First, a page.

How can I clean all traces of files that are kept on networked drives?

I heard IT and a manager discussing how the manager could use documents created by a former employee instead of doing the work himself. I'd like to delete all my files prior to leaving my employer in four months.


First, some advice. Don't be a dick. If you're leaving your current company on bad terms, just leave. Don't go out of your way to screw them over on the way out. Purposefully deleting work related documents that might help your replacement is just mean particularly when that replacement might have had nothing to do with your leaving in the first place.

That said, unless you have physical access to the machine with the data on it, there's no way to "securely" delete the files. And even if you did, it's likely (I hope) your employer has backups they can restore.

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    It is also probably illegal, those documents are not yours, even if you created them. – BlueRaja - Danny Pflughoeft Feb 5 '10 at 19:49

If you delete the files on the network folder, chances are that they will really be deleted. If you have the rights to create them in the first place, you will be able to delete them.

However, it is highly possible that these network folders are backed up regularly, and so, there is no chance to really remove your files, as there will still be a previous version on these saves. (unless you do a "Mission: Impossible" action to find these saves and destroy them, of course, but I guess we can rule this possibility out).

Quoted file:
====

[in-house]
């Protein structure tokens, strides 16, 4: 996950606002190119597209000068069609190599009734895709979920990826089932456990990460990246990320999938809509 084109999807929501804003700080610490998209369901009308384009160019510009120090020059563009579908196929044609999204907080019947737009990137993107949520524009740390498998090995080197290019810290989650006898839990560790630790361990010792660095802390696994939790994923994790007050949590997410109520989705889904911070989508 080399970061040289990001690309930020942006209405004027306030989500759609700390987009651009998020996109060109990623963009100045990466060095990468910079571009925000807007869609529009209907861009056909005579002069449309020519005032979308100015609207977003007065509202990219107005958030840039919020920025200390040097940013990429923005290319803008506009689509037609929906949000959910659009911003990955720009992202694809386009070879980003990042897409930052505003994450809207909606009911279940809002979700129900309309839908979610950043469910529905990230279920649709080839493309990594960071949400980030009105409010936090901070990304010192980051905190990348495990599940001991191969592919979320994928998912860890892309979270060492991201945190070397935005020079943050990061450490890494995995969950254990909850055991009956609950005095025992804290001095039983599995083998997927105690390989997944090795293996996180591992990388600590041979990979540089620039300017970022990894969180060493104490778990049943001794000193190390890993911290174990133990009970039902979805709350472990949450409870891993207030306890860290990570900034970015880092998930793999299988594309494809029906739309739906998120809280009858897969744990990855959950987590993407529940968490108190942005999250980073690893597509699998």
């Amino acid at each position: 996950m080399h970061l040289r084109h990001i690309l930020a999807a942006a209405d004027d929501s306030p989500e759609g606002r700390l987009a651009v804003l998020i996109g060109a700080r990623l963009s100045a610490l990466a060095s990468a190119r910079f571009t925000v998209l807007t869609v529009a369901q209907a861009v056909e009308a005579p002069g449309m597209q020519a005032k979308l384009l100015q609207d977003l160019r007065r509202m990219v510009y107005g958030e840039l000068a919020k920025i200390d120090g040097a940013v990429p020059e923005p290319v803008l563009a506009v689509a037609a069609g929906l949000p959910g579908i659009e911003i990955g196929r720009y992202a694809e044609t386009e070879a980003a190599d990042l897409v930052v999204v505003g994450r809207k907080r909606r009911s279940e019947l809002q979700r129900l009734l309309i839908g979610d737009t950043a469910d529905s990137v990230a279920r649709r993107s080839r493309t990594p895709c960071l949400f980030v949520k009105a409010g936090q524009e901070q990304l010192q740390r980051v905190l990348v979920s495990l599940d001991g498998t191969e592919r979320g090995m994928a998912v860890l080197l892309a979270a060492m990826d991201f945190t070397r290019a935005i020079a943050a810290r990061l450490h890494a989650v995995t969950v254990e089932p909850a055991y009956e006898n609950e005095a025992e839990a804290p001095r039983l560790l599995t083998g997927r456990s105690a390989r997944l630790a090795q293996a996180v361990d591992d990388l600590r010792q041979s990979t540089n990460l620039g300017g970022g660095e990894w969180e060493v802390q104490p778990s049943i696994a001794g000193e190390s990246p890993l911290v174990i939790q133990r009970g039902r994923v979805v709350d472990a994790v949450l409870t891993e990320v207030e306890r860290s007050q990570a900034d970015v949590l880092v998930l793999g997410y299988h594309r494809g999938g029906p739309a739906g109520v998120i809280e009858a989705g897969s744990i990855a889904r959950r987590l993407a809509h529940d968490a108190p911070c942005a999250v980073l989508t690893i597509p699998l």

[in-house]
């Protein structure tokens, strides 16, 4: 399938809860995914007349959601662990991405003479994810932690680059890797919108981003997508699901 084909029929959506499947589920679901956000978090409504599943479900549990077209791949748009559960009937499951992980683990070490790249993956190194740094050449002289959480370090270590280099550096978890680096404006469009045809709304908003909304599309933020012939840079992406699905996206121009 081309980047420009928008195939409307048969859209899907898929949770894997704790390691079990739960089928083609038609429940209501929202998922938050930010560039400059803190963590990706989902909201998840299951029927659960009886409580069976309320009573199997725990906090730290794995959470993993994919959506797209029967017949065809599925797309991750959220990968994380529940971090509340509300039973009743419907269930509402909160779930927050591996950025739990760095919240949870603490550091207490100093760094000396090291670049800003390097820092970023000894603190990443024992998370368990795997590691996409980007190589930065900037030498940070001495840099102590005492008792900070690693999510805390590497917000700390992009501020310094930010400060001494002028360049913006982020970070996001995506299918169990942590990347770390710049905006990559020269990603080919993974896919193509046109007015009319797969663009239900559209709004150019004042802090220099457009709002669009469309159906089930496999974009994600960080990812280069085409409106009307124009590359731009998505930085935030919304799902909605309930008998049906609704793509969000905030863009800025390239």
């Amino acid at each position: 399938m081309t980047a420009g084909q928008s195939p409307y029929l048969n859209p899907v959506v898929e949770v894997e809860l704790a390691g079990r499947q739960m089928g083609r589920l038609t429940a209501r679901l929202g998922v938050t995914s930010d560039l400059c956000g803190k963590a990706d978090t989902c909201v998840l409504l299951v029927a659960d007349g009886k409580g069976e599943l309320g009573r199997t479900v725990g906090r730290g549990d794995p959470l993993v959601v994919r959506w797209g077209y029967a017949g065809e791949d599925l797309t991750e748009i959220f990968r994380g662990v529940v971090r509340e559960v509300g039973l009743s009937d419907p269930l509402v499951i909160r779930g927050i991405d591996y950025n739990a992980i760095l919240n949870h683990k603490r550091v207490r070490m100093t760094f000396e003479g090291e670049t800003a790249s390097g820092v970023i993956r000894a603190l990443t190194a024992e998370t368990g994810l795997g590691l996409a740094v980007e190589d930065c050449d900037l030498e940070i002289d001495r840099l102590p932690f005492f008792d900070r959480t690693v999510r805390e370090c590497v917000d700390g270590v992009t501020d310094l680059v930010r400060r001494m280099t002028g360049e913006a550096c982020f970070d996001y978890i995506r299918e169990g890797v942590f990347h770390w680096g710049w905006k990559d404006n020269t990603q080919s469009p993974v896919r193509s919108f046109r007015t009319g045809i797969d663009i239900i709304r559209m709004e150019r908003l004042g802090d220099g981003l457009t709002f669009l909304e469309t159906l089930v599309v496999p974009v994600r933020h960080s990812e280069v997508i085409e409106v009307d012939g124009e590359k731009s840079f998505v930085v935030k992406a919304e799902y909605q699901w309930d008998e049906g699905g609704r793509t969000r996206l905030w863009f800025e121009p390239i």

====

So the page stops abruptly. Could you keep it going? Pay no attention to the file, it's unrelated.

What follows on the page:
Keep in mind when you are being paid to do work for a company, the company owns the rights to your work not you. So if you do a big job, we can use development for an example, then you quit. You don't get to take the source code you wrote for the project with you. That being said. If you delete something of any real value, there is the potential for the company to take legal action against you for tampering with their property and hindering operation of normal business.

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    Exactly. People tend to forget that they don't own what they do on their firm time, or on the firm's computers. You shouldn't have personal files one the firm's folders/computers. And the rest is property of the firm in which you work. – Gnoupi Feb 5 '10 at 19:31


I'm not trying to sabotage a job in anyway. The server room is open to the public 18 hours a day, so a glass of water could could probably do more damage than I could. They are not a good fit for me and I'm leaving, giving them four months notice and hiring/training my replacement. I just don't like the idea of a manager firing someone for "gross incompetence" and then conspiring to use that same person's work, and smirking openly about it no less. People should be valued more.

If its illegal, it is what it is. I'll delete what's mine and they can find what's theirs.

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